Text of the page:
The KH-9 was instantly successful and a worthy replacement for the CORONA search satellite.

On June 15 the rocket roared to life and boosted the satellite high over the Pacific Ocean, heading south. The Titan’s big solid rocket boosters burned out and fell away, impacting into the blue water below. The Titan’s core rocket stage continued firing, and soon the payload fairing that protected the big satellite cleaved off and fell away, exposing the HEXAGON to the coldness of the extreme upper atmosphere. The Titan’s first stage fell away and the second stage fired. Not much later, the satellite separated from the second stage.

The HEXAGON was equipped with its own propellant and a small rocket engine. This engine fired to make final corrections to the orbit, placing the big heavy satellite at the right altitude. At the rear of the spacecraft two poles rotated outward and then long thin solar panels began to spread out, like an accordion. As soon as they were exposed to the sun the panels began producing electricity that flowed into the satellite’s batteries.

This first HEXAGON mission was designated mission 1201. Although not much is known about it, the flight apparently did have some hiccups. According to a recently declassified document, the spacecraft was placed in a “higher than optimum altitude,” although it is unclear why that happened. The orbit did not have an overly adverse effect upon the mission, however.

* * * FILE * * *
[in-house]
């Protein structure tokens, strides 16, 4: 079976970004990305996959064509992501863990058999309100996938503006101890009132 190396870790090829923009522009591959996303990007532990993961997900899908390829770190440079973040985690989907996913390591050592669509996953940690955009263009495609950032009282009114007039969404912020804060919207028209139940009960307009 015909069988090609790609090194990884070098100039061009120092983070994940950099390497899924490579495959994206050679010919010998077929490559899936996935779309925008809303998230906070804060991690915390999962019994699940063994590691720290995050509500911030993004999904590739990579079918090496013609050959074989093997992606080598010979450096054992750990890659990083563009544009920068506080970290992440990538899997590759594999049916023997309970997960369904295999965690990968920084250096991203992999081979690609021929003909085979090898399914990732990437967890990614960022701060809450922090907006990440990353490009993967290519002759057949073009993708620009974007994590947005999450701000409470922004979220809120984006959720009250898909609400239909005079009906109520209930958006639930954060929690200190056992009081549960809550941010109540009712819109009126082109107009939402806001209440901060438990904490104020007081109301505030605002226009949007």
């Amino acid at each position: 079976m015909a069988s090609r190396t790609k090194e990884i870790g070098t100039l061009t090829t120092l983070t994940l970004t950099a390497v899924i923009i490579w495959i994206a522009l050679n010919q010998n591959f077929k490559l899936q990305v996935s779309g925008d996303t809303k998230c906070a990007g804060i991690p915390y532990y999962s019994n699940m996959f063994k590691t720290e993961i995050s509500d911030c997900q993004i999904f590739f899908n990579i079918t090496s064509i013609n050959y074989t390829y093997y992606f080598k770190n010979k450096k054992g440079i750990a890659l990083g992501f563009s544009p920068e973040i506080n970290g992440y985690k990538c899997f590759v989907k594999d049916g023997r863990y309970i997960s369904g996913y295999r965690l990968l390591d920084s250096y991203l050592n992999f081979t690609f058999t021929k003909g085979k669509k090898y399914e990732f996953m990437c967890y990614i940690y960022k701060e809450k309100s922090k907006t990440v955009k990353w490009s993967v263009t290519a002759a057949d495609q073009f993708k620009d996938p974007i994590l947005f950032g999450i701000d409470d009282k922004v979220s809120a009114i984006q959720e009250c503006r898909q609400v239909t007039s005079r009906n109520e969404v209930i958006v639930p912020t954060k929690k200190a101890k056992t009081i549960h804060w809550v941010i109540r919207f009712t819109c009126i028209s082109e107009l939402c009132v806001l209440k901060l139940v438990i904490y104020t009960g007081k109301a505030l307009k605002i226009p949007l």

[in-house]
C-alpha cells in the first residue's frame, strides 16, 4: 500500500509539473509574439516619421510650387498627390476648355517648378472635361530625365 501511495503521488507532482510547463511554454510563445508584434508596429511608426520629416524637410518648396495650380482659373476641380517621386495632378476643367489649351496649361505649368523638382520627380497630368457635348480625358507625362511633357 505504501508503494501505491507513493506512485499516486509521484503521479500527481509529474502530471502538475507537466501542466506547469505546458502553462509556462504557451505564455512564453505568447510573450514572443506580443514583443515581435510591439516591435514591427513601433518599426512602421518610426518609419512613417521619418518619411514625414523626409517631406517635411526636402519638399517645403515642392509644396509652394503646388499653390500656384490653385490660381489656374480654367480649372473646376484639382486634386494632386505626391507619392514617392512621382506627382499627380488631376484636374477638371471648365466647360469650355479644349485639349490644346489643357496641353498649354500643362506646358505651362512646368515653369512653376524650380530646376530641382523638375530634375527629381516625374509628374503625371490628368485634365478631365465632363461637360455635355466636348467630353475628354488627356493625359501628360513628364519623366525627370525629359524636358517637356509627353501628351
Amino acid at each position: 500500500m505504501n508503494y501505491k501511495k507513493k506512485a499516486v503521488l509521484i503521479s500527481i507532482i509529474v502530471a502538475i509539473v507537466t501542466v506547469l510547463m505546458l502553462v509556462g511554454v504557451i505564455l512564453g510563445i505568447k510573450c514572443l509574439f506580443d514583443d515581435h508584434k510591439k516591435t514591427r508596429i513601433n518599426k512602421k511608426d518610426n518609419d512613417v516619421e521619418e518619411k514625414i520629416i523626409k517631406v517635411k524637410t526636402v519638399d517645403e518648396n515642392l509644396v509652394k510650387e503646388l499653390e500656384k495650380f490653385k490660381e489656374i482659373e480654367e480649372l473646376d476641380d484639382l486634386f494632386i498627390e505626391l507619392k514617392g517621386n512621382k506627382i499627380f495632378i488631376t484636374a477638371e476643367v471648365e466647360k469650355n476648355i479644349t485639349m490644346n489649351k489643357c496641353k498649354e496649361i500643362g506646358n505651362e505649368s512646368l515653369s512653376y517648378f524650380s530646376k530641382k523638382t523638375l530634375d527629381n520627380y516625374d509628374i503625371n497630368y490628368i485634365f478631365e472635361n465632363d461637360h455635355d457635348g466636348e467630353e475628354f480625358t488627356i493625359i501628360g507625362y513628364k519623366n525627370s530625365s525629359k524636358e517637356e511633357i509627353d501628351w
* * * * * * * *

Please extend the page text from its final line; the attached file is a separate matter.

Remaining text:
Soon the satellite’s command system turned on the camera system, and film began running at high speed through its camera, filling up the first of its reentry vehicles. When it was full, a guillotine sliced the film, a small door snapped shut sealing the exposed film inside the vehicle, and it detached from the bus-sized spacecraft. The reentry vehicle started spinning for stabilization and then a small rocket fired just enough to kill some of its orbital momentum. It started to fall toward the Earth, encountered the edges of the atmosphere, and began glowing. The vehicle was covered with a material that heated up, charred, and flaked away, carrying heat with it and protecting the vital film inside.

This first spacecraft had four reentry vehicles. Of those four, three were successfully recovered by the 6594 Test Group’s C-130s. The third one to come down ended up in the ocean. (See “Deep ops”, The Space Review, November 1, 2010)